Czech Billionaire’s Copter Was Feet From Clearing Alaska Ridge
(Bloomberg) -- A helicopter carrying Czech billionaire Petr Kellner missed clearing a remote Alaska ridge by just 10 to 15 feet, according to preliminary information from investigators.
The copter, which had been chartered to fly skiers to a mountain, crashed at about 6:34 p.m. local time on Saturday, said National Transportation Safety Board member Thomas Chapman during a virtual briefing.
The crash occurred near the Knik Glacier, which is about 50 miles northeast of Anchorage. The Airbus SE AS 350 B3 copter, owned by Soloy Helicopters of Wasilla, Alaska, slid 800 to 900 feet (244 to 274 meters) down the snow-covered mountain before coming to rest, Chapman said.
“The area is very rugged, both in terms of terrain and in terms of weather conditions,” he said.
NTSB investigators, working with local law enforcement and rescue workers, raced to document the crash site before the arrival of a storm expected to drop more heavy snow, he said.
The weather was “relatively clear” when the wreckage was located several hours after the accident, Chapman added, saying investigators don’t yet know what conditions the pilot may have encountered. The crash occurred about two hours before sunset.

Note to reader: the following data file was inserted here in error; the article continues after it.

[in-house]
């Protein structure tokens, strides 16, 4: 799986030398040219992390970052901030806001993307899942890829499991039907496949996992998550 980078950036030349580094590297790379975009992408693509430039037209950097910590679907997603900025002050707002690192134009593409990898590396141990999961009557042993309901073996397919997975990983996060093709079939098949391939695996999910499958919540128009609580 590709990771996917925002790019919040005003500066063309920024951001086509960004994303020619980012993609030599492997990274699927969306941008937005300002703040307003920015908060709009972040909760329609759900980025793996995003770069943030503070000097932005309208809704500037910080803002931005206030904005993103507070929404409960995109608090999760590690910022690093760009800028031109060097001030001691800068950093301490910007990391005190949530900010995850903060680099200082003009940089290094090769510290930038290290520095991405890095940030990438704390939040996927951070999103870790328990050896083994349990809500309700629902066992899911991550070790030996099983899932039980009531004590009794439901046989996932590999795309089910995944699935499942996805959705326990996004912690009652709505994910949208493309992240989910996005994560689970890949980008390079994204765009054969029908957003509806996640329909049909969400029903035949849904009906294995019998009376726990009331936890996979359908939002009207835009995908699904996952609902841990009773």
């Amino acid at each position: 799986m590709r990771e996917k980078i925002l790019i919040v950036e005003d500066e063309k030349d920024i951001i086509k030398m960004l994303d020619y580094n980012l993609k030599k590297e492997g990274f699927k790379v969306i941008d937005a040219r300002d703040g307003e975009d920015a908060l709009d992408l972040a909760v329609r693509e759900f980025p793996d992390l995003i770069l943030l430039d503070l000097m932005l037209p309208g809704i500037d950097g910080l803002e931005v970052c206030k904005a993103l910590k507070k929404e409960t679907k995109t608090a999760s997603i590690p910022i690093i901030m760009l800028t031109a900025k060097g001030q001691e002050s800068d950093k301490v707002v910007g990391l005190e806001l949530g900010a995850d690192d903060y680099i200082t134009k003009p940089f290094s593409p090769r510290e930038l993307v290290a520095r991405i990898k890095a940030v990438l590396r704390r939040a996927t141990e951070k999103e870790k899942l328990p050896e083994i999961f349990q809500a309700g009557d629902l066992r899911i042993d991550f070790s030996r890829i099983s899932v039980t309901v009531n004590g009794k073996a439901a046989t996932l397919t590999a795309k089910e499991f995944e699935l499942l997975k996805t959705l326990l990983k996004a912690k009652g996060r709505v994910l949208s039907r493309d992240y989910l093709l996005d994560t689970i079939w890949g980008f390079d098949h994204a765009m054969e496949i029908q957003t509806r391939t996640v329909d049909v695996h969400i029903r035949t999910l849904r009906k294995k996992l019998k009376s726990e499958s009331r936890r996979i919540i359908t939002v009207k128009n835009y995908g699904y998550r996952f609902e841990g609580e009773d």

Kellner, the reclusive Czech billionaire, built a business empire with $52 billion in assets over three decades to become the country’s richest man.
He had been a guest at the Tordrillo Mountain Lodge, which organizes heliskiing trips into the Alaskan back-country. After the helicopter didn’t return on the evening of March 27, the Alaska Rescue Coordination Center dispatched a team to the last known location, where they discovered the debris and managed to airlift out the sole survivor, according to a statement.
In addition to Kellner, the state Department of Public Safety identified the other dead as: Benjamin Larochaix, 50, of the Czech Republic; Gregory Harms, 52, of Colorado; and Sean McManamy, 38, and the pilot, Zachary Russel, 33, both of Alaska.
The unidentified survivor was in serious but stable condition.
Soloy representatives didn’t respond to a request for comment. The company has had three prior accidents, none of them serious, according to NTSB records. The most recent was 1995 and no one was injured in the events.
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